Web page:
The palm used to live in the conservatory Jason, but then I read that they are quite hardy, so since then it has lived outside and is fine in our winters.
Like you I have a hedge of Lonicera nitida that I’ve put together from plants scattered across the garden, supplemented with cuttings. I’ve cut it back to around 18 inches high but am finding I need to trim it every couple of weeks!
The hedge does need clipping more often than the box, but only about 3 or 4 times a year Jessica, it’s not too bad. I have another Lonicera bush clipped to a shape, this time L. Baggesens Gold and that quickly gets very shaggy!
You do have some lovely foliage, I especially like those heucheras. I’m so glad it’s cooled down, we have leaves everywhere too along with wilting plants that struggle in our sandy soil.xxx
The Heucheras are doing ever so well Dina, in spite of the heat and lack of rain, and they make such a difference to a dark shady border. I still haven’t swept up my leaves, I really must do it soon!
Glad you got some cooler weather! As always, I spent time admiring your various foliage combinations. Your Pittosporum Irene Patterson is amazing trimmed up like that, and the blue bench beneath is perfect. I love the heucheras. Here, heucheras don’t do very well in our summer heat, though plenty are sold in local nurseries. Heucherellas ( cross between heuchera and tiarella) do much better.
I am so glad that it is now a lot cooler Deb, much more like it should be! I love my little spot in the shade under my Pittosporum, it is so much cooler under there than anywhere else. I have a couple of Heucherellas and they perform about the same as all the Heucheras here, both lovely plants that seem to like my conditions.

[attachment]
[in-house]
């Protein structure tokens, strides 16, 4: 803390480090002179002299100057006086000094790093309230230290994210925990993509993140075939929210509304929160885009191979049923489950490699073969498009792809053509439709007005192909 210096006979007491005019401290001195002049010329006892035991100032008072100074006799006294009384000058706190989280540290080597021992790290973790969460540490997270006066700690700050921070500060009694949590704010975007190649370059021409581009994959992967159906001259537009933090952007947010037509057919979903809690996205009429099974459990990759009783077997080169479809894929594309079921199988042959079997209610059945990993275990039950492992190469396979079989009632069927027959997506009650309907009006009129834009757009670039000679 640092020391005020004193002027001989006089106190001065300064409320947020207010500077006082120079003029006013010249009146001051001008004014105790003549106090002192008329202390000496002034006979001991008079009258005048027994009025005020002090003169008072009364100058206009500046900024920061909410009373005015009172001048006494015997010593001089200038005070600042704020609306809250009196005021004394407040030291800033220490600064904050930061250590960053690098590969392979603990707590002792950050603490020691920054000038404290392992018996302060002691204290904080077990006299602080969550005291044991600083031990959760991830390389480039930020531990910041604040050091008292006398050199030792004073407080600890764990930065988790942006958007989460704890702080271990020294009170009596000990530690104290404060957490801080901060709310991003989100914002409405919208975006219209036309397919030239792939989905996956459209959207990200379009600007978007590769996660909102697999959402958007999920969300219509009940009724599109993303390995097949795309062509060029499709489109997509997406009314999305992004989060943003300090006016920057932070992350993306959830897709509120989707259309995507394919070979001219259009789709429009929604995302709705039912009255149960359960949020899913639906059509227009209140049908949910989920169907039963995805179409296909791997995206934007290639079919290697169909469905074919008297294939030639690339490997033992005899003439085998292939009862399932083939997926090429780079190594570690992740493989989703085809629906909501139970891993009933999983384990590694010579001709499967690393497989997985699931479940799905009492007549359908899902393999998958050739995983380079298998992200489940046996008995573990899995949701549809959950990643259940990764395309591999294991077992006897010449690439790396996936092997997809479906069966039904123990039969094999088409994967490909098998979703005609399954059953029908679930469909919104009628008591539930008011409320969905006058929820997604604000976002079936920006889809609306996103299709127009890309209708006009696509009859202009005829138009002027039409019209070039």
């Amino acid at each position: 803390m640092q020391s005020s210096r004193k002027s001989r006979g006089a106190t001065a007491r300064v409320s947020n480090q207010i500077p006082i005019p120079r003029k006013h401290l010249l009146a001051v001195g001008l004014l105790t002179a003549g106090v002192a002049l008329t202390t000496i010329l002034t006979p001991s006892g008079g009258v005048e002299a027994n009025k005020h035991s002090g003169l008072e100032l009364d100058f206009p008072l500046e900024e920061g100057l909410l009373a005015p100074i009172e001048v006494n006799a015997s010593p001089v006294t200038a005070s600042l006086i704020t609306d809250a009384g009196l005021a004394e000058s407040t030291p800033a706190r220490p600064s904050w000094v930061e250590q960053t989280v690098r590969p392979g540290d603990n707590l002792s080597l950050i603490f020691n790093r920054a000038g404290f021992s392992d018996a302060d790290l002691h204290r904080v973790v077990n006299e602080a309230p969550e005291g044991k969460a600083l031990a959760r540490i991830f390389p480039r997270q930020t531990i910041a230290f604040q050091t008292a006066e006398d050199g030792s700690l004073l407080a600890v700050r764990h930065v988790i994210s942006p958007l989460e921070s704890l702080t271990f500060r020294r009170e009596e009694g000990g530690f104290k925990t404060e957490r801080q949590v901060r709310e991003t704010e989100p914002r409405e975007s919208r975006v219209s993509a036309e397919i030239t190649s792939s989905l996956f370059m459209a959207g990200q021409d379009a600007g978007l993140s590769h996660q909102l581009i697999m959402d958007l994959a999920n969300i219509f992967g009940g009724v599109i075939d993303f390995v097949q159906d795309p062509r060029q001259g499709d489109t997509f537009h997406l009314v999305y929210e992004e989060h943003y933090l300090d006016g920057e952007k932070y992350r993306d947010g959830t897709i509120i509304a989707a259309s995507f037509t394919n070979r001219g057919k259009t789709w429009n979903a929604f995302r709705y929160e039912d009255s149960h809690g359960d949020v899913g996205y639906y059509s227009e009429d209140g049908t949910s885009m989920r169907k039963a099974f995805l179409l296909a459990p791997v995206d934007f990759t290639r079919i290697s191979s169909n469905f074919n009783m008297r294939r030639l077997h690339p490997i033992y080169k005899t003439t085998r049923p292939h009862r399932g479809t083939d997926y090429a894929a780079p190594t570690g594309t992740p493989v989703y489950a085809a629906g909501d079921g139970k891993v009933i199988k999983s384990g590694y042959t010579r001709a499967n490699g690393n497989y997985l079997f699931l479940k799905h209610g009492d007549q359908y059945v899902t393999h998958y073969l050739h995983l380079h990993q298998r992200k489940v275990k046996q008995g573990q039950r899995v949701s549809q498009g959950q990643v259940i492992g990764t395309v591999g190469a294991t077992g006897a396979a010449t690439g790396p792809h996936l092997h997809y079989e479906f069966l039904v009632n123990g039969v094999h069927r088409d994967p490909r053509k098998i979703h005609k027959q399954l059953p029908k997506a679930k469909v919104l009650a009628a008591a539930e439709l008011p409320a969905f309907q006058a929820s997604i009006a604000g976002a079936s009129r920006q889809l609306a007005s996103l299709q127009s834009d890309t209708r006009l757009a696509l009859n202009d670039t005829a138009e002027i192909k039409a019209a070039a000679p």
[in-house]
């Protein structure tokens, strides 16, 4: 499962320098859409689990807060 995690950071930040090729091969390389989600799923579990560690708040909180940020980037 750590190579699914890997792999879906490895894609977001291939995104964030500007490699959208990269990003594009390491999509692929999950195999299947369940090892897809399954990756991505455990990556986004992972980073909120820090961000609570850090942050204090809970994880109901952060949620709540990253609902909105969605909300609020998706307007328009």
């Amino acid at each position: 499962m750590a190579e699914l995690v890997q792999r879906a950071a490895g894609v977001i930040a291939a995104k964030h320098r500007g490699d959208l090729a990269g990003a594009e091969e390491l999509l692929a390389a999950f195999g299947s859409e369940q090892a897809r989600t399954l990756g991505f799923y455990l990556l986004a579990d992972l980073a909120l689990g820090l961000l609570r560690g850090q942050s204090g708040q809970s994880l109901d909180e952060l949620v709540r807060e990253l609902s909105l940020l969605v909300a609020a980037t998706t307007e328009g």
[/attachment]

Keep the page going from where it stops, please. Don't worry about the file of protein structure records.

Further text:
You have some great foliage contrasts Pauline – and I was rather aghast at the size of your pittosporum ‘tree’ although I am pretty confident that my P Tom Thumb, like the name suggests, does not get that tall! 😉
Don’t worry Cathy, I also have P.Tom Thumb and he has stayed nice and small for well over 15 yrs!
A shame about the dry leaves, that’s not at all what I like to see at this time of year, but I’m sure they’ll carry on just fine!
You always have such a nice variety of foliage to admire. The rhododendron is particularly interesting and I hope the one I added this year has similar spring leaves (this first spring was a bit of a struggle and I’m withholding judgement until it settles in!)
Since the temperatures have cooled down Frank, the leaves are now behaving themselves, no more down since I swept them up, thank goodness!
Not all rhododendrons have indumentum on their leaves Frank, it is an added bonus which shows up beautifully after the flowers have faded.
Oh you certainly had it hot in your neck of the woods Pauline. We were away in the Lake District in the heatwave where it was lovely but comfortable 🙂 I like your shady retreat.
It was far too hot Anna, my plants didn’t like it and neither did I, in fact I felt most peculiar for 4 or 5 days in spite of drinking loads of extra water. How fantastic to have beautiful weather in the Lake district, it has such a reputation for rain, although when we lived in the NW we had many a wonderful holiday there.